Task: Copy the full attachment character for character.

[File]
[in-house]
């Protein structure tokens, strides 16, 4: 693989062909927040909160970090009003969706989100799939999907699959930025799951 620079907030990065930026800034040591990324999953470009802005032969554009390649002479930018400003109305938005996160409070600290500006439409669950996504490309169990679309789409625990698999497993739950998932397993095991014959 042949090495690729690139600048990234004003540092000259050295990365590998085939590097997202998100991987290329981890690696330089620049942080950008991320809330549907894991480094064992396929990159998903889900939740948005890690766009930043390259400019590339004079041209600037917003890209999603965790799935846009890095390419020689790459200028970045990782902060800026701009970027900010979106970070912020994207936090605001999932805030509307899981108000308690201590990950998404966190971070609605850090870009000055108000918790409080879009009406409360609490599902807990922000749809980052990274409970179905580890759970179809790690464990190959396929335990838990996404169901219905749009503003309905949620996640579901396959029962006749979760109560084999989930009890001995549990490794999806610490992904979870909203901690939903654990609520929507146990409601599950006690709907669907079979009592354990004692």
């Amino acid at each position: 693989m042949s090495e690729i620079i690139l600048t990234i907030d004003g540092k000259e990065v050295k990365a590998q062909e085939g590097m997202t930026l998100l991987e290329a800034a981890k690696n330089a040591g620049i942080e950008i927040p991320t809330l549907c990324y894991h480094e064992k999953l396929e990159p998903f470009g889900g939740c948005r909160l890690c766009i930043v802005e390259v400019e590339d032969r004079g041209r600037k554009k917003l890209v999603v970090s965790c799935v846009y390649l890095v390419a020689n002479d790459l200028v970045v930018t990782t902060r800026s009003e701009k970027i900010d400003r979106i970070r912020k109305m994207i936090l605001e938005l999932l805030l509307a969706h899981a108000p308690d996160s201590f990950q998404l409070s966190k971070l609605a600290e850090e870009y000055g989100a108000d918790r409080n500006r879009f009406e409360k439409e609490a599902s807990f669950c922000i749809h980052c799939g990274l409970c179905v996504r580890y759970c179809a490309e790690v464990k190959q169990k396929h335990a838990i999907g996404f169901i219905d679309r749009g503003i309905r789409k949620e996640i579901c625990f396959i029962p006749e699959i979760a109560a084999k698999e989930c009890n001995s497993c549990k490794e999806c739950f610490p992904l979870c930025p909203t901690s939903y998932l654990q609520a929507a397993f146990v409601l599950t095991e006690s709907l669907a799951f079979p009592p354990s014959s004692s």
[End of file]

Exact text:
[in-house]
């Protein structure tokens, strides 16, 4: 693989062909927040909160970090009003969706989100799939999907699959930025799951 620079907030990065930026800034040591990324999953470009802005032969554009390649002479930018400003109305938005996160409070600290500006439409669950996504490309169990679309789409625990698999497993739950998932397993095991014959 042949090495690729690139600048990234004003540092000259050295990365590998085939590097997202998100991987290329981890690696330089620049942080950008991320809330549907894991480094064992396929990159998903889900939740948005890690766009930043390259400019590339004079041209600037917003890209999603965790799935846009890095390419020689790459200028970045990782902060800026701009970027900010979106970070912020994207936090605001999932805030509307899981108000308690201590990950998404966190971070609605850090870009000055108000918790409080879009009406409360609490599902807990922000749809980052990274409970179905580890759970179809790690464990190959396929335990838990996404169901219905749009503003309905949620996640579901396959029962006749979760109560084999989930009890001995549990490794999806610490992904979870909203901690939903654990609520929507146990409601599950006690709907669907079979009592354990004692």
């Amino acid at each position: 693989m042949s090495e690729i620079i690139l600048t990234i907030d004003g540092k000259e990065v050295k990365a590998q062909e085939g590097m997202t930026l998100l991987e290329a800034a981890k690696n330089a040591g620049i942080e950008i927040p991320t809330l549907c990324y894991h480094e064992k999953l396929e990159p998903f470009g889900g939740c948005r909160l890690c766009i930043v802005e390259v400019e590339d032969r004079g041209r600037k554009k917003l890209v999603v970090s965790c799935v846009y390649l890095v390419a020689n002479d790459l200028v970045v930018t990782t902060r800026s009003e701009k970027i900010d400003r979106i970070r912020k109305m994207i936090l605001e938005l999932l805030l509307a969706h899981a108000p308690d996160s201590f990950q998404l409070s966190k971070l609605a600290e850090e870009y000055g989100a108000d918790r409080n500006r879009f009406e409360k439409e609490a599902s807990f669950c922000i749809h980052c799939g990274l409970c179905v996504r580890y759970c179809a490309e790690v464990k190959q169990k396929h335990a838990i999907g996404f169901i219905d679309r749009g503003i309905r789409k949620e996640i579901c625990f396959i029962p006749e699959i979760a109560a084999k698999e989930c009890n001995s497993c549990k490794e999806c739950f610490p992904l979870c930025p909203t901690s939903y998932l654990q609520a929507a397993f146990v409601l599950t095991e006690s709907l669907a799951f079979p009592p354990s014959s004692s």